Ray moved from chartered surveying to work for a short period of time for a northeast-based UK law firm, giving him an insight into the profession. This provided the determination to go into the legal sector and at the same time he decided to move south with his family. "I sent out a mailshot to 110 law firms in the south of England, which generated a lot of interest. Barlow Robbins was one of the firms I spoke to. They had just merged and needed effective financial controls to be put into place. The two firms coming together didn’t have the required management processes in place. It was a very natural fit for me and I knew I could add value to the organisation in the first instance by introducing appropriate financial and management reports and controls.”

There have been some significant challenges along the way. The group advised a Lehman Brothers subsidiary, which formed about 10% of its turnover. The account was lost with the investment bank’s infamous collapse, coupled with the impact of a recession setting in. A major restructuring and turnaround were required. It was a painful period but the firm found a way through and the business continued to progress. With the passing of the Legal Services Act, Ray finally became a full equity partner in 2010 and was appointed to the role of CEO.

As one of the first non-lawyers at the helm of a law firm, he says: “A legal firm is not a complex business model but it is important to gain credibility among the partners. Lawyers are intelligent and often competitive people. A robust personality is required and it’s helpful to have an understanding of the application of law to commercial enterprises and private clients. I dealt with a lot of lawyers during my career in chartered surveying and when working in London. You have to think strategically. What I do enjoy is working with people and I have also developed a wide network; I feel I’ve contributed to the firm in a lot of different ways. A CEO needs to lead by example and take difficult decisions but also be prepared to bring in good people to build an effective leadership team”.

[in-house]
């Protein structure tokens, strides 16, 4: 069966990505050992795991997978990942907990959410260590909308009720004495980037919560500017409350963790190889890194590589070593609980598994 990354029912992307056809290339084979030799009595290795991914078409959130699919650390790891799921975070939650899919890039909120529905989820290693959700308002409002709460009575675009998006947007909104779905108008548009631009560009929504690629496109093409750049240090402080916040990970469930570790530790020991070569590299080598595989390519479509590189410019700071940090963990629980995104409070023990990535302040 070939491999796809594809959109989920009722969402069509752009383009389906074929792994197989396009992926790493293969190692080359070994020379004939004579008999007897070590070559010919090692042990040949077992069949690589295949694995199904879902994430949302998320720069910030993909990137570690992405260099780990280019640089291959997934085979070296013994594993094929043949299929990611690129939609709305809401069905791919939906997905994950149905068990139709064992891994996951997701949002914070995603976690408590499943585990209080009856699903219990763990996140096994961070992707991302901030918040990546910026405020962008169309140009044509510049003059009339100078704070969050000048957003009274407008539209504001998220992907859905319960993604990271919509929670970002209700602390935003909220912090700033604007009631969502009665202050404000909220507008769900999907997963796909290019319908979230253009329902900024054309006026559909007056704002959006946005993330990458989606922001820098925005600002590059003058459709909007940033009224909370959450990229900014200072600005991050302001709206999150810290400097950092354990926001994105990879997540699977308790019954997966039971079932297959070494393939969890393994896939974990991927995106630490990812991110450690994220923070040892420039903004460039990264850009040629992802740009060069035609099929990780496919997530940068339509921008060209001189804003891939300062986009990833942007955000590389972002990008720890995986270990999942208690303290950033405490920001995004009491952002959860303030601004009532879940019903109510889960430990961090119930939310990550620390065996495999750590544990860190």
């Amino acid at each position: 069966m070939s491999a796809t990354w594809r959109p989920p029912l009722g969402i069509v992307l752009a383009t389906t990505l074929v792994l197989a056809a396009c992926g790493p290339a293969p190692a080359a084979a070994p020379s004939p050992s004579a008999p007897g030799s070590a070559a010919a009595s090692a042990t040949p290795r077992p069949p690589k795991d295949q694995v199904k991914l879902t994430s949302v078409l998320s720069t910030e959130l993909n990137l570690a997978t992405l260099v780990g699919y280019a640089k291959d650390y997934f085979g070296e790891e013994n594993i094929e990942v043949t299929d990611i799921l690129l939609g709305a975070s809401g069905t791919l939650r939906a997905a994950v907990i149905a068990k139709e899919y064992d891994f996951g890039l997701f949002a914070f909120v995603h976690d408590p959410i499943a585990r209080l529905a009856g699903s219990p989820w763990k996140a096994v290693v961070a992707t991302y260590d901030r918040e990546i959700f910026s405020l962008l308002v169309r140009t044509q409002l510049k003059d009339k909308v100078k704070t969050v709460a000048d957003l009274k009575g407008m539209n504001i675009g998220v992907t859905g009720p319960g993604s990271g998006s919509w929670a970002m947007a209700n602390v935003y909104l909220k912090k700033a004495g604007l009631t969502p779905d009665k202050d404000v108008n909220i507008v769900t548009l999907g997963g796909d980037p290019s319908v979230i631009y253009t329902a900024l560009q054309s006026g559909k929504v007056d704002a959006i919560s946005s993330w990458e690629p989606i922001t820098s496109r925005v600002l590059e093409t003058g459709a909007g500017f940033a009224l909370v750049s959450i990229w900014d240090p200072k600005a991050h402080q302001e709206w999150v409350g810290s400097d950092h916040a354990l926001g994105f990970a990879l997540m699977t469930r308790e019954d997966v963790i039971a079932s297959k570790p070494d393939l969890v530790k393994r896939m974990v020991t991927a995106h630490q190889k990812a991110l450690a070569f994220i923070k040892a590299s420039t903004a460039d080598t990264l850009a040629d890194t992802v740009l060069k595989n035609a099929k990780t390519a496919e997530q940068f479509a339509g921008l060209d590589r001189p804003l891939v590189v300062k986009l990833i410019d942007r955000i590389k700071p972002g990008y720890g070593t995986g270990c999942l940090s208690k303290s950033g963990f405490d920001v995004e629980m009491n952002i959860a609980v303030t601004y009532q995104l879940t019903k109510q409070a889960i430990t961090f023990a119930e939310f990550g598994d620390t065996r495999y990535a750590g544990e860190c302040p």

“Investment in technology and systems was the agreed strategy”, he explains. “All systems are scalable and most are used by 25% of the top 100 law firms and 50% of the top 10 law firms in the UK, some of which also operate internationally. This investment has paid dividends, as full system utilisation in Moore Barlow provides a solid operational platform and real potential for achieving our future growth plans.”

Having successfully completed the merger, Ray is now acting as a Transformation and Integration Consultant.

 

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DISCLAIMER
By necessity, this briefing can only provide a short overview and it is essential to seek professional advice before applying the contents of this article. This briefing does not constitute advice nor a recommendation relating to the acquisition or disposal of investments. No responsibility can be taken for any loss arising from action taken or refrained from on the basis of this publication. Details correct at time of writing.